Indiana Law Journal

Document Type


Publication Date

Winter 2022

Publication Citation

98 Indiana Law Journal 75 (2022)


For decades, regulators, consumer advocates, and privacy theorists have grappled with one of privacy’s most important questions: how to protect private information that consumers unwittingly give away with the click of an “I accept” button. Reform efforts remain mired in a morass of text, focusing on the increasing volume and complexity of firms’ terms of service and privacy policies. This Article moves beyond such existing approaches. By analyzing terms of service and privacy policies from hundreds of top websites—which this Article calls “platform terms”—this Article demonstrates that the prevailing “notice and consent” paradigm of privacy regulation cannot provide meaningful protection.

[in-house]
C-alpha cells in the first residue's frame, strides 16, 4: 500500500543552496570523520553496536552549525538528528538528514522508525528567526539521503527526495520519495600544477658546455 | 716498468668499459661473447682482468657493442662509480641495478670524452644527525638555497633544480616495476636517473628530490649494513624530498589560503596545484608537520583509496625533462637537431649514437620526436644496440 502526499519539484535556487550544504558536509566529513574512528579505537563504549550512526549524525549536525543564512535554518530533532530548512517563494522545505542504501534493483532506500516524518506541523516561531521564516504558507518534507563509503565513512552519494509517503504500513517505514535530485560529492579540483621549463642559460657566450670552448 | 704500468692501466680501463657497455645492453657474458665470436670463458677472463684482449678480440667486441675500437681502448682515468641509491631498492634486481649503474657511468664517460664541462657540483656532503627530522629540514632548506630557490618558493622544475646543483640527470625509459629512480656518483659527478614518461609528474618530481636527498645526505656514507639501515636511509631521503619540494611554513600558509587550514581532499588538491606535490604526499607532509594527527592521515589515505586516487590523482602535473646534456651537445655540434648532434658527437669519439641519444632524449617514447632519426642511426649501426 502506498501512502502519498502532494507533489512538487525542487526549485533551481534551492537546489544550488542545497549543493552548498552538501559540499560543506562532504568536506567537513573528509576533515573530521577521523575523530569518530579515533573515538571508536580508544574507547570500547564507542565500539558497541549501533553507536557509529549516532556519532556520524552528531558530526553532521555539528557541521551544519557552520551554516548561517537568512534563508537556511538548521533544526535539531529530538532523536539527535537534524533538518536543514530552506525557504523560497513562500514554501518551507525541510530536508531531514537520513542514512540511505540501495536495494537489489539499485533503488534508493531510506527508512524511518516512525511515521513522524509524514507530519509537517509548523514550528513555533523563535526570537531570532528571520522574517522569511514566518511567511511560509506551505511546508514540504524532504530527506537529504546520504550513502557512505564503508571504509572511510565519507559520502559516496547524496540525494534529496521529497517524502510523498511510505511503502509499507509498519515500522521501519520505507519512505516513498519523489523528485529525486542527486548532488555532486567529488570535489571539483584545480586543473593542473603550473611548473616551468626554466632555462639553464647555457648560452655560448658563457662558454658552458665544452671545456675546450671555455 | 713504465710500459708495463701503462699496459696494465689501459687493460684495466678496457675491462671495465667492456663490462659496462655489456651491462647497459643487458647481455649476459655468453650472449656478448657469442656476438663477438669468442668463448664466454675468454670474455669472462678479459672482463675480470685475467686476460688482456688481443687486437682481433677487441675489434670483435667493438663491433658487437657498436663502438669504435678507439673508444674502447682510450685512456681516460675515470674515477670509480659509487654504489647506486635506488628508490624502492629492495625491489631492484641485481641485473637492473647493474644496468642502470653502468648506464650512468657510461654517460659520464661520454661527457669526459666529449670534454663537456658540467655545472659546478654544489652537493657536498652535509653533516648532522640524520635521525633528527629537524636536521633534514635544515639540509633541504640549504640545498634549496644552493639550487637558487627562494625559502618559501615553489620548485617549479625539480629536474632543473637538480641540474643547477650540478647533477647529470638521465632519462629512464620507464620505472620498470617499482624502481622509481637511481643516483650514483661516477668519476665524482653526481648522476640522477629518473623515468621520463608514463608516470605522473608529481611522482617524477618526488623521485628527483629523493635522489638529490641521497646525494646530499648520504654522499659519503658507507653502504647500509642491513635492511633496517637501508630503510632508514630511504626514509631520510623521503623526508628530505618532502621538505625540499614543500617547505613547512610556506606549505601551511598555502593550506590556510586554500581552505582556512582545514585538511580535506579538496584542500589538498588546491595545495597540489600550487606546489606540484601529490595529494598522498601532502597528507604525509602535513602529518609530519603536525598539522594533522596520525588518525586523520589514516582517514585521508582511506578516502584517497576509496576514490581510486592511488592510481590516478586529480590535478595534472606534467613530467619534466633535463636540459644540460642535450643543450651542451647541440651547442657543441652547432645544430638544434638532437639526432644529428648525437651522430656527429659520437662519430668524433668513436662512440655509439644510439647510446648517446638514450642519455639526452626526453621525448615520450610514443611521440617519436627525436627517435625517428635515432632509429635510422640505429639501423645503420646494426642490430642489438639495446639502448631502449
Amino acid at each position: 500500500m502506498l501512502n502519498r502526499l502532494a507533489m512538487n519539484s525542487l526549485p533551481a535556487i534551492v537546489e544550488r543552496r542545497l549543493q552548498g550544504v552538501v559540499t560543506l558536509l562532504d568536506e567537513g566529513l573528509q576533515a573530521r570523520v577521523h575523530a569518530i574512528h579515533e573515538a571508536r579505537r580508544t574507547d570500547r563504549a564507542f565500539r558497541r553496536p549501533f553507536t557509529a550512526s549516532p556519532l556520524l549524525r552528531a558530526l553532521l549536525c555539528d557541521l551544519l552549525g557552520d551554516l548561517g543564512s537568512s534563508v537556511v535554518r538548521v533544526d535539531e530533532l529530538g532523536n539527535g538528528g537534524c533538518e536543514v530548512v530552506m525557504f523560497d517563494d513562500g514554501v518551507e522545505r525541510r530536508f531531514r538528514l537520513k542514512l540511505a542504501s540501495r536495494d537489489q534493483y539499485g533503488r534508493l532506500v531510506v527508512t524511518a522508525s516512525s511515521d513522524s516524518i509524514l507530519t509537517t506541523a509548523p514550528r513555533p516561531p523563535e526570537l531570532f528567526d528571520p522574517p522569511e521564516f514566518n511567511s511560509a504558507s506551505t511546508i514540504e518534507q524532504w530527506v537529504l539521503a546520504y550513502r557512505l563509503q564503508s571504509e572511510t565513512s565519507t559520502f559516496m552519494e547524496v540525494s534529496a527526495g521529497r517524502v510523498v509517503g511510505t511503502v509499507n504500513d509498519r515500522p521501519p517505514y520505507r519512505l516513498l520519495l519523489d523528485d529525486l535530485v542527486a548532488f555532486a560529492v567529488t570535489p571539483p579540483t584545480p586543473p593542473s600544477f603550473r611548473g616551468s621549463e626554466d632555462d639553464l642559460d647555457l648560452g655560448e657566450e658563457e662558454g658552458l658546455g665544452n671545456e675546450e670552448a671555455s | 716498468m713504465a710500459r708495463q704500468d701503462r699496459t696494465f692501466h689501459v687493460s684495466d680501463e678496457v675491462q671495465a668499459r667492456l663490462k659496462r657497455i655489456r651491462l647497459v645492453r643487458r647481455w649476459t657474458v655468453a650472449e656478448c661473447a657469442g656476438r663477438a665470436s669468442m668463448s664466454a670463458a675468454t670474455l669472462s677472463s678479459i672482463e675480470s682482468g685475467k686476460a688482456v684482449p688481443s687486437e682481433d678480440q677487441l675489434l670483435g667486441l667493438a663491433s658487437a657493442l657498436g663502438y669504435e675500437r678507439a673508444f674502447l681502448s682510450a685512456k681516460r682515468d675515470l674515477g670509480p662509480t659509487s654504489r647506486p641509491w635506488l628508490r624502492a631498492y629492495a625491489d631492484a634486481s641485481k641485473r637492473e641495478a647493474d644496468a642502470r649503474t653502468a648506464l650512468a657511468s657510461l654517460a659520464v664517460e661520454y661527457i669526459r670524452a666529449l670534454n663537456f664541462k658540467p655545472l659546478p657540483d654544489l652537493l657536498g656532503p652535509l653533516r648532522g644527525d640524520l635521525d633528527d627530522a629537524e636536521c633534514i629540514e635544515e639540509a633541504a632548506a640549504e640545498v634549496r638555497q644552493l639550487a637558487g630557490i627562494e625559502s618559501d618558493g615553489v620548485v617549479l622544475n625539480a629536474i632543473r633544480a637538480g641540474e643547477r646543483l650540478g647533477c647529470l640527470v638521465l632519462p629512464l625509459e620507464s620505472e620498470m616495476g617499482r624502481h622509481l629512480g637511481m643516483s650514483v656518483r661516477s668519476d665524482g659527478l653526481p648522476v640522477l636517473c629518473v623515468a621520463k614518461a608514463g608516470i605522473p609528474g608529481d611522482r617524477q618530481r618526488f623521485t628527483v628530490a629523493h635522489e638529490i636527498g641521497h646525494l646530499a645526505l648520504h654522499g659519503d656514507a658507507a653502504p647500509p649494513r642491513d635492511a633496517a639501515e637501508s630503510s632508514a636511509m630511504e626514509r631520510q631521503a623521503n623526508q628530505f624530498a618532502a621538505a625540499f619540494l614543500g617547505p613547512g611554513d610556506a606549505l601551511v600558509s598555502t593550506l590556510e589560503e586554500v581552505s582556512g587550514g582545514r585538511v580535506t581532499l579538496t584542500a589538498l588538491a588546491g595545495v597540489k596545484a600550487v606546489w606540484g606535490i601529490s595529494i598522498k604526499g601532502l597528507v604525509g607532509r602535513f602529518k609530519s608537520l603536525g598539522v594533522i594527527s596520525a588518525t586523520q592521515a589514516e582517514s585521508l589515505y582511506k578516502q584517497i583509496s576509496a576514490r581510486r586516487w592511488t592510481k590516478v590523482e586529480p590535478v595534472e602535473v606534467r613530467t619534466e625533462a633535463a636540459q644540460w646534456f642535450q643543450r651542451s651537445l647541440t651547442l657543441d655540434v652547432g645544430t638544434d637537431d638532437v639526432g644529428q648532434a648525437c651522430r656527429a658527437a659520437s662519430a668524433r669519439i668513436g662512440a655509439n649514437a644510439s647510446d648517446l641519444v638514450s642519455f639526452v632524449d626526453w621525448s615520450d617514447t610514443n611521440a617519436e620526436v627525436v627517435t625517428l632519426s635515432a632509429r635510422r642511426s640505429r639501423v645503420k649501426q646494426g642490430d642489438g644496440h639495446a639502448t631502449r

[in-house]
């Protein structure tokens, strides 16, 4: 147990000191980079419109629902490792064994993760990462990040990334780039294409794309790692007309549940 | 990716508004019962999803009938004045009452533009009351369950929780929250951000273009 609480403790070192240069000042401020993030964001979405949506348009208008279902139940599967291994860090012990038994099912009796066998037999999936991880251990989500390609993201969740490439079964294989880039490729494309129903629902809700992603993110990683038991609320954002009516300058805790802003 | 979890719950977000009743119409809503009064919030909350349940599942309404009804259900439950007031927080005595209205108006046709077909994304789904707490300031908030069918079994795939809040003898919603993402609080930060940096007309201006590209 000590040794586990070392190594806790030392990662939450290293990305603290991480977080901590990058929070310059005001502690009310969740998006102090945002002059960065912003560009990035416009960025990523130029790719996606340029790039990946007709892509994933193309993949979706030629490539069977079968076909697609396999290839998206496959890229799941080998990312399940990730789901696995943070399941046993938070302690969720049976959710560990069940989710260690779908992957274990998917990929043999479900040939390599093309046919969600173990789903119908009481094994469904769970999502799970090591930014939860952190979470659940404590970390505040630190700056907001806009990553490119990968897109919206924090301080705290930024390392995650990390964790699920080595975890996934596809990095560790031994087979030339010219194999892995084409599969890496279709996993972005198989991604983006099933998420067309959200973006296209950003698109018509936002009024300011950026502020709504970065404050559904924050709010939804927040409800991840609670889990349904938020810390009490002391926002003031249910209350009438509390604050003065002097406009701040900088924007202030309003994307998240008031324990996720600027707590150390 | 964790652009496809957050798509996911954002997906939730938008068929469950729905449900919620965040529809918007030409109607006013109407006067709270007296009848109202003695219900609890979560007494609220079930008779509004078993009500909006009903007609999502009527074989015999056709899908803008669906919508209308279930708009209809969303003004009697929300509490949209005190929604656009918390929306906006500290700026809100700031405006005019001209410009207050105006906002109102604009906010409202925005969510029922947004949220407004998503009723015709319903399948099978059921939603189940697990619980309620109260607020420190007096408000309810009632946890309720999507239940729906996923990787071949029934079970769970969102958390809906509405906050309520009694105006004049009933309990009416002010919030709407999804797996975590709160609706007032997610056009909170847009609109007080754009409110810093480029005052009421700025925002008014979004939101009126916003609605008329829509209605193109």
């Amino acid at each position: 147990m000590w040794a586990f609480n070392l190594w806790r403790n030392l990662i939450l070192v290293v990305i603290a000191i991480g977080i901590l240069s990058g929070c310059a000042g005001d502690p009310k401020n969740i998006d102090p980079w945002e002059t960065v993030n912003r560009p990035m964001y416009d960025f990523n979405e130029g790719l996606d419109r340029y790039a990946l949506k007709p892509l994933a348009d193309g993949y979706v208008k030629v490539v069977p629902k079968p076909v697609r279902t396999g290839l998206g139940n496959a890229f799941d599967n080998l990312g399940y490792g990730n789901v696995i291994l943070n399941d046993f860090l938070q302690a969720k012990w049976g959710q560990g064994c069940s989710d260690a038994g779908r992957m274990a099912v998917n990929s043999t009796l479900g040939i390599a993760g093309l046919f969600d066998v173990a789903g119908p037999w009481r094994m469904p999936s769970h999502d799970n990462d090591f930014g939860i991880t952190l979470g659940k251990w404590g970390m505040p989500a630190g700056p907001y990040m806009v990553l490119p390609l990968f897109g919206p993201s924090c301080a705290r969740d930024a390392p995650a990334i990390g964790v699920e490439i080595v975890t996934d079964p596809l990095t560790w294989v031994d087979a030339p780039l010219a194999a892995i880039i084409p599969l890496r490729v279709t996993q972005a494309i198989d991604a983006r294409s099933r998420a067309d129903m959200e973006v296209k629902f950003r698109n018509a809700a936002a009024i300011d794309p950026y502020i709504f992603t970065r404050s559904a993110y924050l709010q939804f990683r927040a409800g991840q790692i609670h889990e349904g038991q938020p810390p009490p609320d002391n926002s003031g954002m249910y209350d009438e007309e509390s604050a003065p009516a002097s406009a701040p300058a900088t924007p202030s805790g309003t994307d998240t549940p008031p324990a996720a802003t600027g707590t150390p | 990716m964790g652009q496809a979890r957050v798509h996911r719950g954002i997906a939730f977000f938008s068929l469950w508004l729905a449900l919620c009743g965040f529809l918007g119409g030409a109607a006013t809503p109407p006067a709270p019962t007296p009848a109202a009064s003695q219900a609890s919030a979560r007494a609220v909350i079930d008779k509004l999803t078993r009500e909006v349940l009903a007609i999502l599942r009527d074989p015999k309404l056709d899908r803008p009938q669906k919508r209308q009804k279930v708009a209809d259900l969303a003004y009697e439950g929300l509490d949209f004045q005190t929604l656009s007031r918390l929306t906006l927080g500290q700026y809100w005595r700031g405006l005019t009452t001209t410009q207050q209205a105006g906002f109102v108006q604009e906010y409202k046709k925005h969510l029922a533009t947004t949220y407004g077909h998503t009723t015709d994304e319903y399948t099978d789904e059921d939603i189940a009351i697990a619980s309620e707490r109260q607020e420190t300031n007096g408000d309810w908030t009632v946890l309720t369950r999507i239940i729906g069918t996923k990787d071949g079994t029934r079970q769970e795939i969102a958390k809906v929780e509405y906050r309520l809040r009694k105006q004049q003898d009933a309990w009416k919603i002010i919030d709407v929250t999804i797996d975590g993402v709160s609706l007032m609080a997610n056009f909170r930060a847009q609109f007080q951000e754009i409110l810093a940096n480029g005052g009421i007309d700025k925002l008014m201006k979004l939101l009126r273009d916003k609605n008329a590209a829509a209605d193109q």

This Article centers platforms’ unconstrained power as the flaw in notice-and-consent approaches. It makes three contributions to the contracts and privacy literatures. First, it explores the nuanced relationship between platform terms and contract law. Neither scholars nor courts agree on whether platform terms, and in particular privacy policies, constitute contracts. This Article shows that, in either case, both courts and regulators resort to contract reasoning to implement noticeand- consent approaches to privacy regulation. Second, it demonstrates that platforms enjoy complete authority over every aspect of their relationship with individuals. It explores the prevalence of unilateral modification provisions that obviate initial consent and remove any incentive for platforms to compete on terms. Platforms, software, and devices are also subject to unilateral change. Moreover, the trend toward industry consolidation likewise changes the party in possession of individuals’ data. This paradigm leaves consumers with things they did not bargain for, on terms they did not accept, in a relationship with a party they did not choose. Third, this Article contends that there can be no workable notice-and-consent approach to privacy protection. In light of the amorphous relationship between individual and platform, only direct regulation of platforms’ data collection, use, and transfer has the potential to protect individual privacy.